They do help but, as the manufacturers point out, a hearing aid does not restore normal hearing. That’s another thing people don’t understand. For the most part, it only amplifies. It’s not much help in making voices clearer or more distinct. If people continue to speak with that proverbial mouthful of mashed potatoes, it will only be a louder mouthful of mashed potatoes. (I am one of the worst offenders in that respect, so who am I to talk?)

Even with those expensive gizmos, I find myself isolated much of the time. At meetings, at church, even at the dinner table, I miss a lot of what’s said. I retreat into my own silent world and think my own thoughts. If I catch a fragment that sounds interesting, I’ll ask about it and get brought up to date, but it’s not the same as participating.

One thing Dear Abby said really got to me. She pointed out that hearing loss can make a person appear clueless. I’ve seen it with other hearing-impaired people and felt it in myself, that blank expression that tries to look comprehending but doesn’t fool anyone. The inappropriate response that shows you didn’t really hear what was said. I first became aware of it many years ago while on a long car trip. My daughter said that several times I made a non sequitur response to somebody’s question or comment. I was mortified. Now, unfortunately, it’s become a habit. Sometimes I’ve simply misheard. At other times, rather than constantly ask to have things repeated, I pretend I heard. Again it doesn’t fool anyone. It only makes me look clueless.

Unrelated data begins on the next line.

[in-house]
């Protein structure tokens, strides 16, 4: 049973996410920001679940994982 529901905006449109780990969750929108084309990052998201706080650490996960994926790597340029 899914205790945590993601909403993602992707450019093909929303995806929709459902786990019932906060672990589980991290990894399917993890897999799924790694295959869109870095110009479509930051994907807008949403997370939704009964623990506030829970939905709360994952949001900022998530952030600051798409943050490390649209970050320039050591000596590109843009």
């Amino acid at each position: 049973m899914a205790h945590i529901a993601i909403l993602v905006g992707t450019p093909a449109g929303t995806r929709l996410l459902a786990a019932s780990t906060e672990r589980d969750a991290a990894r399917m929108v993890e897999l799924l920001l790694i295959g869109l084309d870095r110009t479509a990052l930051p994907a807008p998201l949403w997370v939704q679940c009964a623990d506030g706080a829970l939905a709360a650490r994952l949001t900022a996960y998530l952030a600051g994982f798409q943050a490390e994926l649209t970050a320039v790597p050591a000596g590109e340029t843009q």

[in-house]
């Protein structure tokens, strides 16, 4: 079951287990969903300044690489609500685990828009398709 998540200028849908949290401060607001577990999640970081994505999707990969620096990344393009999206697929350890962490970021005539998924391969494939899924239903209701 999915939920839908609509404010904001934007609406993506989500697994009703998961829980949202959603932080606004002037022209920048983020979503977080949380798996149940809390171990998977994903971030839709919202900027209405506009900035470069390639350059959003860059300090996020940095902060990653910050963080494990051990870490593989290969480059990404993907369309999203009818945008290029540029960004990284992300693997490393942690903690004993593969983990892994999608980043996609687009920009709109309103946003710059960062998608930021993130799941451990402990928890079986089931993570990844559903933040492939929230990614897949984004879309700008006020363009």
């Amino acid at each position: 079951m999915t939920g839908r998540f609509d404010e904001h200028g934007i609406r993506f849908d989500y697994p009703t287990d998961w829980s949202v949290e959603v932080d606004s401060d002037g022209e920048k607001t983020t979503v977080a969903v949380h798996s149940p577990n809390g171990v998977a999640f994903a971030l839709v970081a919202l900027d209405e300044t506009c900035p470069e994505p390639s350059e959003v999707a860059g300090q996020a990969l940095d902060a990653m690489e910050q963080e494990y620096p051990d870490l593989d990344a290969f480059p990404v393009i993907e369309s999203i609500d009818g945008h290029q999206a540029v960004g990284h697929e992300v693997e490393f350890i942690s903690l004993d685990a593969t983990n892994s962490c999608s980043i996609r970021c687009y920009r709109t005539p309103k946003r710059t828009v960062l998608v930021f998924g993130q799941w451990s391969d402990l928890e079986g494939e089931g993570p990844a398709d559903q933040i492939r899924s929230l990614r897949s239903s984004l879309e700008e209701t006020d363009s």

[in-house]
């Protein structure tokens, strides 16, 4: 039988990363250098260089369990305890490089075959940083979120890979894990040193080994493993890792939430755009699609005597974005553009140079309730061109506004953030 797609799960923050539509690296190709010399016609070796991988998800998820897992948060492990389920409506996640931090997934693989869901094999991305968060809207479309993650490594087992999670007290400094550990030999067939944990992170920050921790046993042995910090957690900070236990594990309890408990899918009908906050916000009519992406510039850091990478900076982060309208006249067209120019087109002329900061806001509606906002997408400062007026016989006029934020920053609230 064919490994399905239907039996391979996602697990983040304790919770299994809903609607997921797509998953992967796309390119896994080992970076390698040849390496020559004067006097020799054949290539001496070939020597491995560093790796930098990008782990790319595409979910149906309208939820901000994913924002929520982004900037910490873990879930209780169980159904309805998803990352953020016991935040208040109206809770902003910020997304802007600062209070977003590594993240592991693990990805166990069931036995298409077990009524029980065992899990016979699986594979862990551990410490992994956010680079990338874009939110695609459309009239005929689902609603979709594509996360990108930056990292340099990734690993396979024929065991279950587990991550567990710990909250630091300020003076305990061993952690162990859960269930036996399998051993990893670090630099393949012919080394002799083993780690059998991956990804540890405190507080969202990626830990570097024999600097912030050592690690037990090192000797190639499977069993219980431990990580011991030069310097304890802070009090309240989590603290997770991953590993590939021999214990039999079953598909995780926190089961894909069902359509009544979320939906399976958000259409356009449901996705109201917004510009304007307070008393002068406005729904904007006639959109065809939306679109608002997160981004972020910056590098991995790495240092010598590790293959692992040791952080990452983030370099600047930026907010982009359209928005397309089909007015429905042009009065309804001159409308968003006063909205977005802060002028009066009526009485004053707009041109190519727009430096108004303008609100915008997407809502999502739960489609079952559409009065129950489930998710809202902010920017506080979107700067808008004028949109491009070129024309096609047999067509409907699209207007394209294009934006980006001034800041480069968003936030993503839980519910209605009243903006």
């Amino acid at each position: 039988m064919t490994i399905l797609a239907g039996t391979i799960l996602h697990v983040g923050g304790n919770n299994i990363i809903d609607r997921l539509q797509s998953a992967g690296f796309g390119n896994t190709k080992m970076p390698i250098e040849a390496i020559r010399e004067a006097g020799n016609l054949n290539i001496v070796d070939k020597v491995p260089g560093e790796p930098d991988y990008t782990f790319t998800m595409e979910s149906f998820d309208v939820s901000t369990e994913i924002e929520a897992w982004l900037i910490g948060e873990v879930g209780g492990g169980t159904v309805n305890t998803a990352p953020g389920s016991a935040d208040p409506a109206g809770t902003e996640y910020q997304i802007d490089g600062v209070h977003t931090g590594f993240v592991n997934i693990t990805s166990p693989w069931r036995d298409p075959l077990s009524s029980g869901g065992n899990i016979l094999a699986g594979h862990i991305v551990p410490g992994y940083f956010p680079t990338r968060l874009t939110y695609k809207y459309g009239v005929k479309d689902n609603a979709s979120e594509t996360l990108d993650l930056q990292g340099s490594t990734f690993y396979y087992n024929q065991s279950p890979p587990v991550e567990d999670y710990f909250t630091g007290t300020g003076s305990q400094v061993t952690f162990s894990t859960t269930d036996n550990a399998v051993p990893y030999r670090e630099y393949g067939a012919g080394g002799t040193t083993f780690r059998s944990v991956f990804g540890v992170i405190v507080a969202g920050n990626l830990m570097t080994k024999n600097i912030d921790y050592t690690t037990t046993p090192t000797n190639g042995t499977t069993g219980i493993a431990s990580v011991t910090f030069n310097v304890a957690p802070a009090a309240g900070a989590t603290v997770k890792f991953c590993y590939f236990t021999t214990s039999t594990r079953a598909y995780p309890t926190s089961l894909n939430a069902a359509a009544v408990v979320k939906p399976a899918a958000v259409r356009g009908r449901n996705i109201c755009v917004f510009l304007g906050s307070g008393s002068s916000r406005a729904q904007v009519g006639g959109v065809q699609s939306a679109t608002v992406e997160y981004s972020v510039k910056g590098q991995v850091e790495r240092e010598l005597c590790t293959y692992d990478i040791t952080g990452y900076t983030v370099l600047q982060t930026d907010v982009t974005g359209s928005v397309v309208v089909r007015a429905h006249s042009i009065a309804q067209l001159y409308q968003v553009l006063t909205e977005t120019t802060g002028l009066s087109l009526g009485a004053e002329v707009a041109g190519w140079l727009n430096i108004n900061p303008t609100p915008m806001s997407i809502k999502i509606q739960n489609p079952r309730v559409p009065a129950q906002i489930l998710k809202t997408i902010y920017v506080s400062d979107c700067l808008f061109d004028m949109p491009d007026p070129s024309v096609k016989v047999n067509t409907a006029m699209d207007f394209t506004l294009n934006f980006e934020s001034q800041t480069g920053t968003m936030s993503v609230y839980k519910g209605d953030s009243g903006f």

Deafness, even partial deafness, is as hard on others as it is on me. Even those close to me, knowing full well that I have a problem, can’t seem to remember to speak up and enunciate. And most strangers, once apprised of my disability, will make a 10-second effort to be heard, then lapse into their former tones.